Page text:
Game Development Tools: Unreal Engine 4
Unreal Engine 4 is the latest game development software developed by Epic Games, creators of Unreal Tournament, Gears of War and Infinity Blade. Unreal Engine 4 is one of the best licensed game engines for high end graphics, since it offers amazing visual quality and fidelity. The engine is updated often, and now they recently released version 4.10 (for this article I'm using version 4.9). Truth be told, UE4 is mostly famous due to the amazing graphic capabilities it offers, and many developers have this "graphics first, other features later" dogma when it comes to UE4. Granted, UE4 indeed can produce graphics that will surpass those of most other available engines, but that's not the reason why you should get into UE4, or at least not the only one.
Just like other modern engines, UE4 allows you to use real-time lighting, top-notch material effects, real time reflections and other things. The engine also offers physically based rendering, so you can get materials that look like real-life counterparts. Since UE4 supports PBR, you can also use materials created in Substance Designer (on a side note, if you're into 3d game development and still aren't using Substance Designer, what are you waiting for?).
If there's anything that UE4 does far better than Unity (besides graphic fidelity, of course), is material creation and editing. Material creation in Unreal Engine 4 is all about using nodes to create the desired material, similar to Maya or Substance Designer, while in Unity you're faced to create your shaders using code. Maybe that's not a big deal if you're a programmer, but the truth is that nothing can beat a WYSIWYG approach to material creation where you can see the results in real-time without having to compile and test your material after every adjustment
I think the greatest strength in UE4 is the Blueprints system. Blueprints is a visual programming system, where you create your nodes with the different functions and plug them with one another. You can use Blueprints to do pretty much anything, from character controls and AI, to complete game logic (for example, letting the system know when a match is over, or who won).
Kismet Programming Language
Keep in mind that using visual programming doesn't mean that anyone with zero programming knowledge can make something. The functions available in Blueprints are the exact same functions available in coding. This is completely different to Kismet in UDK, since Kismet was more "self-explanatory" in most cases. For example, in Unreal Kismet you could simply drop a "See Enemy" node to spawn your characters, but here you'd need to manually program all the functions that would handle the pawn being able to see the enemy, including direct sight contact, angle of vision, sight distance, etc. When it comes to ease of use, UE4 gets a pretty high score. It is very use to get used to the engine, add new content, and edit levels. Since you have the Asset Browser (which is pretty much the same as the "Project" window in Unity), you have all the objects of your current project at your disposal.
On a side note, the new Asset Browser only lists the assets of your current project. Previously in UDK, you could only have one project per UDK installation, but UE4 behaves more like Unity, where you can have separate projects, each with its own configuration. Also, unlike UDK, configuration is done inside the editor, and not inside manually-edited TXT files like in UDK. It's changes like these that make UE4 a huge step forward when compared to UDK, even if that's been common practice for other engines like Unity or GameMaker.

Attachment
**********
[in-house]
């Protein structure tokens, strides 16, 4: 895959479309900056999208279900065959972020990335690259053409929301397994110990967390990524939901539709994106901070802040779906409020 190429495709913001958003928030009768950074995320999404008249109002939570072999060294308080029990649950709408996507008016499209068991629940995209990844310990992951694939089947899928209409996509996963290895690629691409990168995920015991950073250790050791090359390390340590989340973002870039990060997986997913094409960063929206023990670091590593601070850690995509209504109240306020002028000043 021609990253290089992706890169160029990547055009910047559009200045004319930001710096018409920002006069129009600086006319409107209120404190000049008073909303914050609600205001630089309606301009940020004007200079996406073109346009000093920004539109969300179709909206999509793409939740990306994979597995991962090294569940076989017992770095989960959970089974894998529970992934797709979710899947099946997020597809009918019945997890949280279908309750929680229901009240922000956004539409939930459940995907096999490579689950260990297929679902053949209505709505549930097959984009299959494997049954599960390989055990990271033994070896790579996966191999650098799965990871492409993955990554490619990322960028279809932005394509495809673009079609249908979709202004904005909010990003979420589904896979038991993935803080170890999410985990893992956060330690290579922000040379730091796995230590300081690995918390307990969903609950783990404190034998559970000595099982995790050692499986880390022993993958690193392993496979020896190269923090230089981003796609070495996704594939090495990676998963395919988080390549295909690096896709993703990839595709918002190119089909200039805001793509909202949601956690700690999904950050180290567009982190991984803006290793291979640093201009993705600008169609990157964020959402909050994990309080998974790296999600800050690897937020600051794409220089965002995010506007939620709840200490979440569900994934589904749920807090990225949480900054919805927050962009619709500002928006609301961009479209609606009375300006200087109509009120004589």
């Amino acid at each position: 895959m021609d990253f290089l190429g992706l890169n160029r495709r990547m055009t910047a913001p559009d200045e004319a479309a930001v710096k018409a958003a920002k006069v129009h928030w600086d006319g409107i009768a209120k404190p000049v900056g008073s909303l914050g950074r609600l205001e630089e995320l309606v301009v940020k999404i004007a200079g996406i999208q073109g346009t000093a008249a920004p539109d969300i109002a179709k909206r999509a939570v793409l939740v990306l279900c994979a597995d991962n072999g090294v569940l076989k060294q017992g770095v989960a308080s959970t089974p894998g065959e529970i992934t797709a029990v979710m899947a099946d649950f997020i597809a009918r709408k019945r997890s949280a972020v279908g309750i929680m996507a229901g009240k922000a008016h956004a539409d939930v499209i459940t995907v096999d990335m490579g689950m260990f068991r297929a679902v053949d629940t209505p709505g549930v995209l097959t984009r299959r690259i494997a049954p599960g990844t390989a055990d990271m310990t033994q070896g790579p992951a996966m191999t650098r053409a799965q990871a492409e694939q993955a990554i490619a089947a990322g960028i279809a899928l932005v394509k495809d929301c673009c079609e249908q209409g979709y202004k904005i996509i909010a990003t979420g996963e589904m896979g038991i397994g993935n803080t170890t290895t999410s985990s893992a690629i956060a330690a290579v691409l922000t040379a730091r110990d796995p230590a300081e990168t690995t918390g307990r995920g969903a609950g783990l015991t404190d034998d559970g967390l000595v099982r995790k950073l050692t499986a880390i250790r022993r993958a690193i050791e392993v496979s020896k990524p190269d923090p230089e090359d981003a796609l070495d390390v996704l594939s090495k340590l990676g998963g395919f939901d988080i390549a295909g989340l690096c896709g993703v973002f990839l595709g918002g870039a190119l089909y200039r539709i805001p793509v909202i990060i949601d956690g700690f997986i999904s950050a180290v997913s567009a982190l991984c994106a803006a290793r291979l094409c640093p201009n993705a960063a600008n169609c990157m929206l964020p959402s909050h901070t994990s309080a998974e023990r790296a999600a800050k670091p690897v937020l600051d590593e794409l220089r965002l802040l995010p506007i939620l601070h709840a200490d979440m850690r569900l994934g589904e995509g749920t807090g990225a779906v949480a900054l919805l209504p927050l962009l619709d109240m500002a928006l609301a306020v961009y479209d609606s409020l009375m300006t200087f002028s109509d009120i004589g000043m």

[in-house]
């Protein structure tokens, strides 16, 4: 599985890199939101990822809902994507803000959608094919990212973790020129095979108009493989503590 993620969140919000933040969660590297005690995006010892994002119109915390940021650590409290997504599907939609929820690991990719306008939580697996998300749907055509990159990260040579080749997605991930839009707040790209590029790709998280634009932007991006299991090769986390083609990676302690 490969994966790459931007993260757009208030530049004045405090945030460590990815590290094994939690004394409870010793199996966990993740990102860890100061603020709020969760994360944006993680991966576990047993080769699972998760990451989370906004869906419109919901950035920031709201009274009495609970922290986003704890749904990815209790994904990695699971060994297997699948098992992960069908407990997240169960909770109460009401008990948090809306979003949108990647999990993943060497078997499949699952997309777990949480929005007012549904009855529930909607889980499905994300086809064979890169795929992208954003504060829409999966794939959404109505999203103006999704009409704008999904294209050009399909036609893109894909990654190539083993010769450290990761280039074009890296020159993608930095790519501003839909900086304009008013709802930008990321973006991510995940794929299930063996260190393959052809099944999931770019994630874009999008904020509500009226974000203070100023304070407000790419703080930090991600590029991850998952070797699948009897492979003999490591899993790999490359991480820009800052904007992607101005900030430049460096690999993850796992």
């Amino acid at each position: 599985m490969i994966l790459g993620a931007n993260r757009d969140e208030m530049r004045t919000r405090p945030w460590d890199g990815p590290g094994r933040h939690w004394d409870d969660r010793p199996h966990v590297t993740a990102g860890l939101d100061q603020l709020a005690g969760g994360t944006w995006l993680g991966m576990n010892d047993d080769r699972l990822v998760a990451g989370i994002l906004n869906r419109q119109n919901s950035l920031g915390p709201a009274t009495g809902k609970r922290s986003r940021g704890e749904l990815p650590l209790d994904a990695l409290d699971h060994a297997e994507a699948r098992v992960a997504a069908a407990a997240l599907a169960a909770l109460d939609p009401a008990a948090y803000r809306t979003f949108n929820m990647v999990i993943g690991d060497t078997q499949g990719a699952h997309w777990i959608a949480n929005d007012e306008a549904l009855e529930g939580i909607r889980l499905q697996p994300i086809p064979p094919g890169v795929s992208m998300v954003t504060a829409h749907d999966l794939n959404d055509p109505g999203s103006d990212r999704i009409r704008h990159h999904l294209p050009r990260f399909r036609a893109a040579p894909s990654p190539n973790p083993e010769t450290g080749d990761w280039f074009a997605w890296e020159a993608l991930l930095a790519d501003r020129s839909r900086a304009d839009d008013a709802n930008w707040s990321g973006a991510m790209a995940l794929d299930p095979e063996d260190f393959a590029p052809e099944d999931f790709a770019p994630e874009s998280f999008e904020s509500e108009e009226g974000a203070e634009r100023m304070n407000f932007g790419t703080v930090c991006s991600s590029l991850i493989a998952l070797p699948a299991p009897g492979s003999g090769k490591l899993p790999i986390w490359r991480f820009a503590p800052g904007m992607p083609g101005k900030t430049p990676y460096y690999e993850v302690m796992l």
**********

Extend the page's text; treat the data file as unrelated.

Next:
Not everything is perfect in Unreal Engine 4, though. Keep in mind that, to develop in that engine, you need to have a powerful computer, and that it can be very difficult to optimize for some platforms, since UE4 games already ask for high computer specs. For example, many UE4-powered indie games often suffer from poor framerates and slowdowns in some scenarios. Game optimization is a difficult task, and UE4's killer graphics don't really help when it comes to make your games run in not-so-powerful systems.
Just an additional thought on this: Some devs I've known feel the need to say that "since my game is UE4 powered, I expect people who want to play it to have decent systems / upgrade their computers." Truth be told, people will upgrade their computers to play the latest Batman Arkham game (specially after seeing the specs it requires!), but they will not upgrade their systems to play a game made by a small team.
Another thing that you need to keep in mind is the fact that it's not well suited for small games. A simple test game with one level made of cubes can take up to 600mb of space. Having said this, forget about using UE4 for your next Ludum Dare project, or any other game jam game. UE4 is best suited for medium-to-big-or-gargantuan sized games, where people are willing to download 1Gb or more for a game of a decent length. When it comes to licensing, Unreal Engine 4 is free to download and use, and you only pay when you start earning money from your game (5% of the net revenue). That's a pretty low price for such a powerful engine.
If amazing graphics and somewhat large games are your thing, you should give UE4 a try. It's very easy to use (but hard to master), and a lot friendlier than the previous iteration of the engine (UE3). However, if your goals are simpler or short games, maybe you should look elsewhere.
For more information and to download this FREE game creation engine go to: